I have several Befana books. My favorite is by Tomie DePaola, which I will read aloud to the class. I will take all books into the class to let the kids look at the pictures. All of these books were purchased on Amazon.
The classmates were given a la Befana coloring page. You can find your free la Befana coloring page below.
For the la Befana coloring page see here: la-befana-coloring-page
Now, if la Befana thinks the child she is visiting is NAUGHTY she might leave them a piece of coal! To surprise the kids in the class they will be given “coal candy.” This candy is actually solid milk chocolate that looks like rocks of coal. I found this candy on Amazon. The think the kids will think these are hilarious! In Italy, a similar “coal candy” is given to kids.
My last craft, and absolute FAVORITE, with the class was making homemade pizzelle cookies! I will bring my pizzelle iron right into the classroom! Preparing for this brought back wonderful memories of my grandmother making these cookies for me as a small child; I can hear Dean Martin Christmas music playing in the background. I will share with the class the history of the Pizzelle: They are the oldest known cookie! It is generally believed they orginated in the Abruzzo region of Italy in ancient times to mark celebration. Initially, these were baked over an open fire. Pizzelle irons evolve; initial ones where known to a family crest embossed in them. These primitive irons would have been forged by blacksmiths. These cookies are traditionally made for Christmas, Easter, and weddings.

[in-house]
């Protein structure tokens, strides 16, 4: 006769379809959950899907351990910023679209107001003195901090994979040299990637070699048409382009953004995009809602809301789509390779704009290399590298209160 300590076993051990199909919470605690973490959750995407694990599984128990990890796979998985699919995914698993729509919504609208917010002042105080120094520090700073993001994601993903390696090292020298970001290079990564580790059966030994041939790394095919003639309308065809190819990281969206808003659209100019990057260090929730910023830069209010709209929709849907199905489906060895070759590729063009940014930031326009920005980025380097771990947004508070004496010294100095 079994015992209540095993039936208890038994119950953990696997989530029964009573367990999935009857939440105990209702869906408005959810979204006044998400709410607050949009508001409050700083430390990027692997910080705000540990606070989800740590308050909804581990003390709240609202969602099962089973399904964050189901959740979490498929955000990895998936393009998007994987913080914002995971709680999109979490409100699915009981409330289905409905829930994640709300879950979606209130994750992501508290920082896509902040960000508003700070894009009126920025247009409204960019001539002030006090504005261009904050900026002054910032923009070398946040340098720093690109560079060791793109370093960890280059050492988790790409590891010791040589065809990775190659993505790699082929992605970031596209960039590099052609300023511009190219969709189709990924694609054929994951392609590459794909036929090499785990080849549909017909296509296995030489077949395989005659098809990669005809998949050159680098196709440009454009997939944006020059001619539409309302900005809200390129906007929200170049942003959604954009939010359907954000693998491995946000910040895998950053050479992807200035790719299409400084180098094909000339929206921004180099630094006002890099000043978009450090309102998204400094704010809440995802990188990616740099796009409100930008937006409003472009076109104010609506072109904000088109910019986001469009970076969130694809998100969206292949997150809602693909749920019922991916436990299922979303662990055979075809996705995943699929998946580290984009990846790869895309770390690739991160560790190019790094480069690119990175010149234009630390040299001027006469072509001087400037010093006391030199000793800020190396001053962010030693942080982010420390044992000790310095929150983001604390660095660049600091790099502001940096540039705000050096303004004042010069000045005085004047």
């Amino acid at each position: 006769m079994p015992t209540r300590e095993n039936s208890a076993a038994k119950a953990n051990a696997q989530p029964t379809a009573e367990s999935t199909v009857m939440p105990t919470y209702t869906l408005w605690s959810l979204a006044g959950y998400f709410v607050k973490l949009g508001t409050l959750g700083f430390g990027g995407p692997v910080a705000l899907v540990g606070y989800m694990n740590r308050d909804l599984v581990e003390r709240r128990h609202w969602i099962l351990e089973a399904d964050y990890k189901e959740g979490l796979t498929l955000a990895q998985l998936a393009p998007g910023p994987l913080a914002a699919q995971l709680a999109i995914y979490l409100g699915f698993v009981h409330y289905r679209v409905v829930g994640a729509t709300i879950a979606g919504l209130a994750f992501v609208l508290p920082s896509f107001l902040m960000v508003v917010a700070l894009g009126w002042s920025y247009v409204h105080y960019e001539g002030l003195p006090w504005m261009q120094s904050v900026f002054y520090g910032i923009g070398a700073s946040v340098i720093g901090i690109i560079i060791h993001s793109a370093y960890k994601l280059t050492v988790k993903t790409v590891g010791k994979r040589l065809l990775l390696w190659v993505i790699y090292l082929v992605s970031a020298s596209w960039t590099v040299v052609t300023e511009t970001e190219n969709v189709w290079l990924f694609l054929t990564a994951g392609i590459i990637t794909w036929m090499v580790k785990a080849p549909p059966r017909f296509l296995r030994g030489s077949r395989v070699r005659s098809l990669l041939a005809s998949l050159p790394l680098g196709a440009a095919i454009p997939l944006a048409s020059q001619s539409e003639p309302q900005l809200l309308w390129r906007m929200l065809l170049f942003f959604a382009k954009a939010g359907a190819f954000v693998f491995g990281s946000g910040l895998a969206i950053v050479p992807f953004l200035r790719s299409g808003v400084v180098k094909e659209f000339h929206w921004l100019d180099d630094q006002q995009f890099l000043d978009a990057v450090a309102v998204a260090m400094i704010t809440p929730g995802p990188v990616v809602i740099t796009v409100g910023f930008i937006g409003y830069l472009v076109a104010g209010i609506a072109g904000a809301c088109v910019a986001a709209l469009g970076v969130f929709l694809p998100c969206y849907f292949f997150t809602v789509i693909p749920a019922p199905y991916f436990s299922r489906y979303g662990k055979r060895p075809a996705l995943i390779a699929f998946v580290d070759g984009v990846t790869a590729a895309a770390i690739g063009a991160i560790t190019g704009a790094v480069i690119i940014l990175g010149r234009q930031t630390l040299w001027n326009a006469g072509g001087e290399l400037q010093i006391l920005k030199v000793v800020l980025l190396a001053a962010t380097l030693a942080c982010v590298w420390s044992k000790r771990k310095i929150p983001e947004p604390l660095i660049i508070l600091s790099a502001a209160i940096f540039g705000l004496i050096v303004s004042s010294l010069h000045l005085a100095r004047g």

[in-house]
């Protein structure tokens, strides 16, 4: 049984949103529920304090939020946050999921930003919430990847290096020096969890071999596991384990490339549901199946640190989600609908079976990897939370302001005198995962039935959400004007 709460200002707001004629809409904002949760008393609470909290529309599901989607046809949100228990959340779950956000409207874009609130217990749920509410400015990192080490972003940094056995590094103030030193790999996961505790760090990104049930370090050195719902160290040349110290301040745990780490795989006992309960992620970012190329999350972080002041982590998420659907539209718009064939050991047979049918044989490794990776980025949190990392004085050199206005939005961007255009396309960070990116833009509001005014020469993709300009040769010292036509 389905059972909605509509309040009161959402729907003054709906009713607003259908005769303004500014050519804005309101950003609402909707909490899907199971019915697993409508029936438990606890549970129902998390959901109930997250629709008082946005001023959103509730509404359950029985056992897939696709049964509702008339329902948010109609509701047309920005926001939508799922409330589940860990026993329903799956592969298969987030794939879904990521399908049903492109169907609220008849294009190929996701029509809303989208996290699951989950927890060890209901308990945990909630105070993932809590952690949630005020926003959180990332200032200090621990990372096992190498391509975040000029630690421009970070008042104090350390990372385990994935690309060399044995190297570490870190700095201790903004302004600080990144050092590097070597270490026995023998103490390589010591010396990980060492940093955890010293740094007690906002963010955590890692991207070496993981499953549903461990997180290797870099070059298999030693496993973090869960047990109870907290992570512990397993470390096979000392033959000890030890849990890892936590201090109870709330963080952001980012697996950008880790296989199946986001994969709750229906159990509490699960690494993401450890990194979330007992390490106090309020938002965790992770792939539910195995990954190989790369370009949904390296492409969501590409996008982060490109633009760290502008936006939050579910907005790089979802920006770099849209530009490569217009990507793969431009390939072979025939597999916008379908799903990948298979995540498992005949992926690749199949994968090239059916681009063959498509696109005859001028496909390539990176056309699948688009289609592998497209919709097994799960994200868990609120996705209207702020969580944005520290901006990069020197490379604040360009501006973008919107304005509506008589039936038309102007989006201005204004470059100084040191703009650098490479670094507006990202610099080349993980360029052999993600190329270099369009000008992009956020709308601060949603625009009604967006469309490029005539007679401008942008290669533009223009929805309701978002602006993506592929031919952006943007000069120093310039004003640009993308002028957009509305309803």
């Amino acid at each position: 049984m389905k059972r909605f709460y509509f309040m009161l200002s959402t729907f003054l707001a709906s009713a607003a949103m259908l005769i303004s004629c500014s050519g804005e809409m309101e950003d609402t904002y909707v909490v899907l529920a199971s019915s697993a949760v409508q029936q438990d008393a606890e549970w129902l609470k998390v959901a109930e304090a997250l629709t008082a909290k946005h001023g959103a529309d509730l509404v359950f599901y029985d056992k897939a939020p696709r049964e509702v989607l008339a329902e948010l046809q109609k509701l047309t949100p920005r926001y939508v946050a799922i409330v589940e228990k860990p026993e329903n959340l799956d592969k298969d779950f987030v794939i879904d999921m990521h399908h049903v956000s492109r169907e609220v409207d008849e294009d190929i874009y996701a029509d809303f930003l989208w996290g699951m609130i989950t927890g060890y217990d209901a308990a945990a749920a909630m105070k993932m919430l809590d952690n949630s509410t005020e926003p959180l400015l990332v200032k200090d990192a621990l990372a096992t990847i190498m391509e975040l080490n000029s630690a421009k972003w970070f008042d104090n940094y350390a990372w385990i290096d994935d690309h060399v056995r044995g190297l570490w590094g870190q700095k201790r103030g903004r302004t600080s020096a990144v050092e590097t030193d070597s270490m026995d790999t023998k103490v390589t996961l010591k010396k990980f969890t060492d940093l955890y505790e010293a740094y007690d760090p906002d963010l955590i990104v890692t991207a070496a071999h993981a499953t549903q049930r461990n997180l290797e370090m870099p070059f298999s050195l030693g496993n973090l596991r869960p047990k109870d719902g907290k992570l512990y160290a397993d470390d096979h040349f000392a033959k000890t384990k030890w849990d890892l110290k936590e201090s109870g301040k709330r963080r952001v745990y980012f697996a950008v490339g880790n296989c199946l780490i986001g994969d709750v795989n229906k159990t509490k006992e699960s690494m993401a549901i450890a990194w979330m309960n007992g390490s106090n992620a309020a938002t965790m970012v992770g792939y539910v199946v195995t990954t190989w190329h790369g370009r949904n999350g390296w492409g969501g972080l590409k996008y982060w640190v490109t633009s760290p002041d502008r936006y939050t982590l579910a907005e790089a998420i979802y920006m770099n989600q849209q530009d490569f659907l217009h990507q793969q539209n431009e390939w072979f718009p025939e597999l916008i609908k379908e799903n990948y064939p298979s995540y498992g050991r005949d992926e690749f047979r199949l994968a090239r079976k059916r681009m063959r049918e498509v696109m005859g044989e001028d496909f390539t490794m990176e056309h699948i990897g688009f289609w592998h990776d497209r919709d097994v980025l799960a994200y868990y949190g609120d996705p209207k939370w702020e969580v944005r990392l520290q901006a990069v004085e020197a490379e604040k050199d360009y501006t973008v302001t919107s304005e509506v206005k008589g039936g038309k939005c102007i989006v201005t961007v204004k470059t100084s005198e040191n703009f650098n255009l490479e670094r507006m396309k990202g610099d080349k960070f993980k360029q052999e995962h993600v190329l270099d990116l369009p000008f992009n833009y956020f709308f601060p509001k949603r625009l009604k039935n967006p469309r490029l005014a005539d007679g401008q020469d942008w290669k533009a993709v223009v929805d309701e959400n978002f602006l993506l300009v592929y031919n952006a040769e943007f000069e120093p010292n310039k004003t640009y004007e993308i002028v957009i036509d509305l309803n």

I’m sure the kids will be thrilled with their sweet treats. The class will also given a wonderful Pizzelle Coloring Page which you can find below. I worked with an amazing graphic artist, Michal Eshkol, at https://www.etsy.com/shop/pickApixel . Michal was absolutely wonderful to work with; these perfect replica images, plus many more, were created after sending in pictures of my pizzelle iron grates.
The free Pizzelle Cookie coloring page can be found here: pizzelle-cookie-coloring-page
I’m hoping this will be a wonderful Italian Christmas season for my daughter’s class. I love how excited they are about learning. Other Italian Christmas traditions to consider sharing with your children are letters to Babbo Natale (St. Nicholas Day on Dec. 6th), how to bake Panettone, and the Feast of Seven Fishes.
*Stay tuned for doll sized version of these crafts!
*Craft on…and Buon Natale!!